At least two well-regarded technocrats that were important in the 1991 reforms disagree—publicly and in off-the-record conversations. In a media interview last month, one of them, the economic adviser in the reforms team, Dr Ashok Desai, suggested that if there were any reformers in government before the IMF “forced” India to liberalise in 1991, “they hid themselves very well”. According to him, after the BOP crisis was resolved, finance minister Dr Manmohan Singh turned “dead against reforms”.
The multiple versions of the reforms story make it difficult to separate fact from romance. It cannot be disputed, though, that the 1991 BOP crisis was a turning point for the economy. India had tided over BOP crises earlier with loans from the IMF, repaid them prematurely, and avoided going through with the bailout’s conditionalities. 1991 was singularly different because India was on the brink of default, which is likely to have forced politicians to set politics aside and listen to technocrats. Any default on external obligations would have meant hurting India’s credibility grievously and an inescapable sense of national shame. The government probably took the view that there was no choice other than to take corrective steps. Prime Minister PV Narasimha Rao named Dr Manmohan Singh, who had been a technocrat in government and was well regarded in global policy circles, as his finance minister. Dr Singh clearly had the Prime Minister’s, his party’s and the IMF’s trust. Records irrefutably show that the Congress party’s acceptance of the reversals in the interventionist economic policies of the first four post-Independence decades was not secured by the Prime Minister. He had delegated the task of tackling doubts and resistance within the party to his ministers, in particular, the finance minister and the commerce minister, and an aide in his office. The finance minister defended the reforms on the floor of the house in Parliament.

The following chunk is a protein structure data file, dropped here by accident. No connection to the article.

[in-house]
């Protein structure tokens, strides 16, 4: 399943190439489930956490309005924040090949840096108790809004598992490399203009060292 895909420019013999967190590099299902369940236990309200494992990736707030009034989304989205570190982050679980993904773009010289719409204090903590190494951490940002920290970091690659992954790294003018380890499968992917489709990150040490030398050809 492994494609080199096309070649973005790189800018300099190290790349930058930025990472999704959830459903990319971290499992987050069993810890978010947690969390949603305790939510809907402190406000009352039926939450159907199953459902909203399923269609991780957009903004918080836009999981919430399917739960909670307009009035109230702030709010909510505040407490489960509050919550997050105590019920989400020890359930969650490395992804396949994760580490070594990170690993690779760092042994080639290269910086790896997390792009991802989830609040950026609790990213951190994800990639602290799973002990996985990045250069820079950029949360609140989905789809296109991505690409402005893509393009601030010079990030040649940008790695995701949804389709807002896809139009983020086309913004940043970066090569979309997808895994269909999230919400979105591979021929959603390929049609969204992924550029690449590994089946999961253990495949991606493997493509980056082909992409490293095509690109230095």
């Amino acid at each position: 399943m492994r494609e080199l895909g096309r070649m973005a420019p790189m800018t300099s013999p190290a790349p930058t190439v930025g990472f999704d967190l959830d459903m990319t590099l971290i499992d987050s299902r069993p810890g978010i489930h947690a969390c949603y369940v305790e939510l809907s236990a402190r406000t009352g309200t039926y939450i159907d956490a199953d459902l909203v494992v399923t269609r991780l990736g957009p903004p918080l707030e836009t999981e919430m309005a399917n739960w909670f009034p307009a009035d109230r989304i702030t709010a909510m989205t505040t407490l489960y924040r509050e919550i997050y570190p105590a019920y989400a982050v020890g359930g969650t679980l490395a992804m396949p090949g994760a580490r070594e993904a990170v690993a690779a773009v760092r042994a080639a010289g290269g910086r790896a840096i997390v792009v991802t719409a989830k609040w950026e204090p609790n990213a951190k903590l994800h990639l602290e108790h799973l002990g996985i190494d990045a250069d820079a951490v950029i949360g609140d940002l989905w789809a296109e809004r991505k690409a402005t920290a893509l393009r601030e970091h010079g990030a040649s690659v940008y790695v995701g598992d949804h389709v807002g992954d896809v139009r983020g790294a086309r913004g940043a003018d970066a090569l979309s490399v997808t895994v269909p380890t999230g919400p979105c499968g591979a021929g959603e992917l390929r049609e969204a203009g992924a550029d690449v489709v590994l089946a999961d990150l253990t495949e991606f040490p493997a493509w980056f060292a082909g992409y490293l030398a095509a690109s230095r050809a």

Taxpayer-funded NPR mocks ‘CaPitAliSm,’ prompting calls to ‘defund’ media outlet
National Public Radio (NPR) ignited a social media firestorm Thursday night over a tweet that appears to mock capitalism, despite taxpayer dollars accounting for much of the organization’s annual budget.
The outlet posted a story titled “And Now, Crocs With Stiletto Heels” that explores a curious new collaboration between luxury fashion brand Balenciaga and Crocs, the rubber slipper company responsible for fashion faux pas among the millions of comfort-clinging owners nationwide.
The caption accompanying the article, which was written in both uppercase and lowercase letters, appears to mock the collaboration: “CaPitAliSm bReEds InNovAtiOn,” it reads.
The tweet’s language sparked outrage on social media, with figures like conservative Tim Young calling out the irony in NPR’s three-word post.
“You wouldn’t exist without capitalism, clown who is tweeting on behalf of NPR,” he wrote.
“Job at public news station wouldn’t exist wo capitalism,” another user echoed. “Are you guys ok?”
“Our tax money shouldn’t pay for this,” one person expressed.
“It’s still a hell of a lot better than communism at breeding innovation, even if some of the products are silly,” one woman fired back.